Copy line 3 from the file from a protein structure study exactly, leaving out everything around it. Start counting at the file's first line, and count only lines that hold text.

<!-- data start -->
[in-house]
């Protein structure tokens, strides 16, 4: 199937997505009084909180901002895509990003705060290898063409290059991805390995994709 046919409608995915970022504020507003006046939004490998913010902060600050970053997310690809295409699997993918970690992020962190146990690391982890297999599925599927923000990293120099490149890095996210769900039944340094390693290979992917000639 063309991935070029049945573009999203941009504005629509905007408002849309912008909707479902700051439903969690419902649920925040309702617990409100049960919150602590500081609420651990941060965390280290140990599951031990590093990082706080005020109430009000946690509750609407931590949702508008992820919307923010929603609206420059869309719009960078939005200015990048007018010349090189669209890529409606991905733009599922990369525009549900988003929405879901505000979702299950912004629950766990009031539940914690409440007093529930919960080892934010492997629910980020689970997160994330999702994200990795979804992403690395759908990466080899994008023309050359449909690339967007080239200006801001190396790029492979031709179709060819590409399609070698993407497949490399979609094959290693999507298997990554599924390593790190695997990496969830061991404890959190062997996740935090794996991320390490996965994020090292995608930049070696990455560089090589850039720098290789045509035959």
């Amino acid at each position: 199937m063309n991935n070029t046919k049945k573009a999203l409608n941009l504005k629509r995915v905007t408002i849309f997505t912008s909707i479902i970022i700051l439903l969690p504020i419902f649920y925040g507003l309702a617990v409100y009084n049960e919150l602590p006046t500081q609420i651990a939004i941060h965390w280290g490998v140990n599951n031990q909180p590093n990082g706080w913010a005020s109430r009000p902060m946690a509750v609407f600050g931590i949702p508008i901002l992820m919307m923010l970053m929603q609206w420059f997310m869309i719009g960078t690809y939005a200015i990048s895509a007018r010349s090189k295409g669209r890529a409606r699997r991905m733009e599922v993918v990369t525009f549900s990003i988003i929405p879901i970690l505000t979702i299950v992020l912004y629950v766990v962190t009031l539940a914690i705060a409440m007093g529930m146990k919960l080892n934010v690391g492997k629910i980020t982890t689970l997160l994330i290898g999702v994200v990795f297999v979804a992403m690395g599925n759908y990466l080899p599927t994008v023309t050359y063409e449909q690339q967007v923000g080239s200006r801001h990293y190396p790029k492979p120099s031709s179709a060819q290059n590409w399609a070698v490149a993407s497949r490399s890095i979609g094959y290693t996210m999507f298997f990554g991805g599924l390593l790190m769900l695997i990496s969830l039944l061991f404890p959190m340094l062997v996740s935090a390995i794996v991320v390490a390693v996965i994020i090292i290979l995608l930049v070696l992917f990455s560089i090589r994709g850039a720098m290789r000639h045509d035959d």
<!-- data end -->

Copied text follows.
């Amino acid at each position: 199937m063309n991935n070029t046919k049945k573009a999203l409608n941009l504005k629509r995915v905007t408002i849309f997505t912008s909707i479902i970022i700051l439903l969690p504020i419902f649920y925040g507003l309702a617990v409100y009084n049960e919150l602590p006046t500081q609420i651990a939004i941060h965390w280290g490998v140990n599951n031990q909180p590093n990082g706080w913010a005020s109430r009000p902060m946690a509750v609407f600050g931590i949702p508008i901002l992820m919307m923010l970053m929603q609206w420059f997310m869309i719009g960078t690809y939005a200015i990048s895509a007018r010349s090189k295409g669209r890529a409606r699997r991905m733009e599922v993918v990369t525009f549900s990003i988003i929405p879901i970690l505000t979702i299950v992020l912004y629950v766990v962190t009031l539940a914690i705060a409440m007093g529930m146990k919960l080892n934010v690391g492997k629910i980020t982890t689970l997160l994330i290898g999702v994200v990795f297999v979804a992403m690395g599925n759908y990466l080899p599927t994008v023309t050359y063409e449909q690339q967007v923000g080239s200006r801001h990293y190396p790029k492979p120099s031709s179709a060819q290059n590409w399609a070698v490149a993407s497949r490399s890095i979609g094959y290693t996210m999507f298997f990554g991805g599924l390593l790190m769900l695997i990496s969830l039944l061991f404890p959190m340094l062997v996740s935090a390995i794996v991320v390490a390693v996965i994020i090292i290979l995608l930049v070696l992917f990455s560089i090589r994709g850039a720098m290789r000639h045509d035959d």